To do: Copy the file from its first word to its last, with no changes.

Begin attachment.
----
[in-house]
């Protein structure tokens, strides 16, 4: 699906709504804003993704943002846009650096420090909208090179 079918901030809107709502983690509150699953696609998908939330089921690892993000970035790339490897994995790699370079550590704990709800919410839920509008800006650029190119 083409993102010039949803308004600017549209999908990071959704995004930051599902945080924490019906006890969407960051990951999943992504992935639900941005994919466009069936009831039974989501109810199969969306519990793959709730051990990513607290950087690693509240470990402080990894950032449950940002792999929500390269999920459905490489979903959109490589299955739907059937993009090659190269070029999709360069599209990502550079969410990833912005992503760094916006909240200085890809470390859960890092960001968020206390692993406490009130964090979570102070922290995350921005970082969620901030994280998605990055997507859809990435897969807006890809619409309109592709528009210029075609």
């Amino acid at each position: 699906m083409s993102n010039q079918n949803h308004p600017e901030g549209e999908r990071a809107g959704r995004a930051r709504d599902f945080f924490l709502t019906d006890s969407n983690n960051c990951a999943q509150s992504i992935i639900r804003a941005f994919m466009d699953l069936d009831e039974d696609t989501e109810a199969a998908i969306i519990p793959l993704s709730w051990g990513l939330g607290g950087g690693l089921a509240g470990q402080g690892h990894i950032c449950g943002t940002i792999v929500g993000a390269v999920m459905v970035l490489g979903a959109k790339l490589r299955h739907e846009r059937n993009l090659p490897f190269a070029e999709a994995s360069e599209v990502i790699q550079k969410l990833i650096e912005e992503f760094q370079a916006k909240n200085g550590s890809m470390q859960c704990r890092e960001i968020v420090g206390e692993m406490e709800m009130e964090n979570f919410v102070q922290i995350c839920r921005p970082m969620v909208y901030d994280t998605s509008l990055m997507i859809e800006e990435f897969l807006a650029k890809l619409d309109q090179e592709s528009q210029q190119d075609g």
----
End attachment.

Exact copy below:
[in-house]
């Protein structure tokens, strides 16, 4: 699906709504804003993704943002846009650096420090909208090179 079918901030809107709502983690509150699953696609998908939330089921690892993000970035790339490897994995790699370079550590704990709800919410839920509008800006650029190119 083409993102010039949803308004600017549209999908990071959704995004930051599902945080924490019906006890969407960051990951999943992504992935639900941005994919466009069936009831039974989501109810199969969306519990793959709730051990990513607290950087690693509240470990402080990894950032449950940002792999929500390269999920459905490489979903959109490589299955739907059937993009090659190269070029999709360069599209990502550079969410990833912005992503760094916006909240200085890809470390859960890092960001968020206390692993406490009130964090979570102070922290995350921005970082969620901030994280998605990055997507859809990435897969807006890809619409309109592709528009210029075609």
């Amino acid at each position: 699906m083409s993102n010039q079918n949803h308004p600017e901030g549209e999908r990071a809107g959704r995004a930051r709504d599902f945080f924490l709502t019906d006890s969407n983690n960051c990951a999943q509150s992504i992935i639900r804003a941005f994919m466009d699953l069936d009831e039974d696609t989501e109810a199969a998908i969306i519990p793959l993704s709730w051990g990513l939330g607290g950087g690693l089921a509240g470990q402080g690892h990894i950032c449950g943002t940002i792999v929500g993000a390269v999920m459905v970035l490489g979903a959109k790339l490589r299955h739907e846009r059937n993009l090659p490897f190269a070029e999709a994995s360069e599209v990502i790699q550079k969410l990833i650096e912005e992503f760094q370079a916006k909240n200085g550590s890809m470390q859960c704990r890092e960001i968020v420090g206390e692993m406490e709800m009130e964090n979570f919410v102070q922290i995350c839920r921005p970082m969620v909208y901030d994280t998605s509008l990055m997507i859809e800006e990435f897969l807006a650029k890809l619409d309109q090179e592709s528009q210029q190119d075609g």